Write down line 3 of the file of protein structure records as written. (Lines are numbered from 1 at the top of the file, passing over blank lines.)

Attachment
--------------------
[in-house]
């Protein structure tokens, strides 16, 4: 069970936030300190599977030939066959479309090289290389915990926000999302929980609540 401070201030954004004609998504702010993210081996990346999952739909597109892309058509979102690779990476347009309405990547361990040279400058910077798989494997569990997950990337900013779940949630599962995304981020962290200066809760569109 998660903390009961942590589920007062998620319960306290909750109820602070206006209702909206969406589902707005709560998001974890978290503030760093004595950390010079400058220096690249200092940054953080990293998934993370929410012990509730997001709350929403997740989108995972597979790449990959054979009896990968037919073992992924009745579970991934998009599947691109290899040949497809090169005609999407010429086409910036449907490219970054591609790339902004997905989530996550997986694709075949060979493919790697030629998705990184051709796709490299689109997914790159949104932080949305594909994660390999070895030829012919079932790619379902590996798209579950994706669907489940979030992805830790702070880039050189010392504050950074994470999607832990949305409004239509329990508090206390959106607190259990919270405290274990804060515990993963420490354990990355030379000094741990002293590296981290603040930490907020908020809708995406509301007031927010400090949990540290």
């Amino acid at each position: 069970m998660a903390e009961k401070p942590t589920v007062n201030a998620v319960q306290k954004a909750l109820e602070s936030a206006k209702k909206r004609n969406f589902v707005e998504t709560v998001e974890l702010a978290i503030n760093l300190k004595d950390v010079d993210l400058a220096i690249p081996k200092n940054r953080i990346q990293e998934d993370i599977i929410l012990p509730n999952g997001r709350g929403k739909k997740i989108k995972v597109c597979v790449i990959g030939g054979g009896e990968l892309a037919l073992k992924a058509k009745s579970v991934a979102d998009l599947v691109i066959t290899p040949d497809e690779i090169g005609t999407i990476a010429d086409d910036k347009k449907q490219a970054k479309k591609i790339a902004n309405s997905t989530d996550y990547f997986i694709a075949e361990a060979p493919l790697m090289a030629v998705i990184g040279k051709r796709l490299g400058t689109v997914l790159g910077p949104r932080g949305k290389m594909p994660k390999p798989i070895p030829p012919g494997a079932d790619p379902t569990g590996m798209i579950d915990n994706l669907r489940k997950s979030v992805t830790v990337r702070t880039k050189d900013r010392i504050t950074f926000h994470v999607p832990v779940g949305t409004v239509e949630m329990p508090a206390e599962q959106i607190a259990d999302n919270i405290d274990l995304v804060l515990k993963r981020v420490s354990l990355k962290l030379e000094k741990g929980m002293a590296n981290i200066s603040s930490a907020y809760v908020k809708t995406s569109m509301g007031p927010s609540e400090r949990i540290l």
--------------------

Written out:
């Amino acid at each position: 069970m998660a903390e009961k401070p942590t589920v007062n201030a998620v319960q306290k954004a909750l109820e602070s936030a206006k209702k909206r004609n969406f589902v707005e998504t709560v998001e974890l702010a978290i503030n760093l300190k004595d950390v010079d993210l400058a220096i690249p081996k200092n940054r953080i990346q990293e998934d993370i599977i929410l012990p509730n999952g997001r709350g929403k739909k997740i989108k995972v597109c597979v790449i990959g030939g054979g009896e990968l892309a037919l073992k992924a058509k009745s579970v991934a979102d998009l599947v691109i066959t290899p040949d497809e690779i090169g005609t999407i990476a010429d086409d910036k347009k449907q490219a970054k479309k591609i790339a902004n309405s997905t989530d996550y990547f997986i694709a075949e361990a060979p493919l790697m090289a030629v998705i990184g040279k051709r796709l490299g400058t689109v997914l790159g910077p949104r932080g949305k290389m594909p994660k390999p798989i070895p030829p012919g494997a079932d790619p379902t569990g590996m798209i579950d915990n994706l669907r489940k997950s979030v992805t830790v990337r702070t880039k050189d900013r010392i504050t950074f926000h994470v999607p832990v779940g949305t409004v239509e949630m329990p508090a206390e599962q959106i607190a259990d999302n919270i405290d274990l995304v804060l515990k993963r981020v420490s354990l990355k962290l030379e000094k741990g929980m002293a590296n981290i200066s603040s930490a907020y809760v908020k809708t995406s569109m509301g007031p927010s609540e400090r949990i540290l």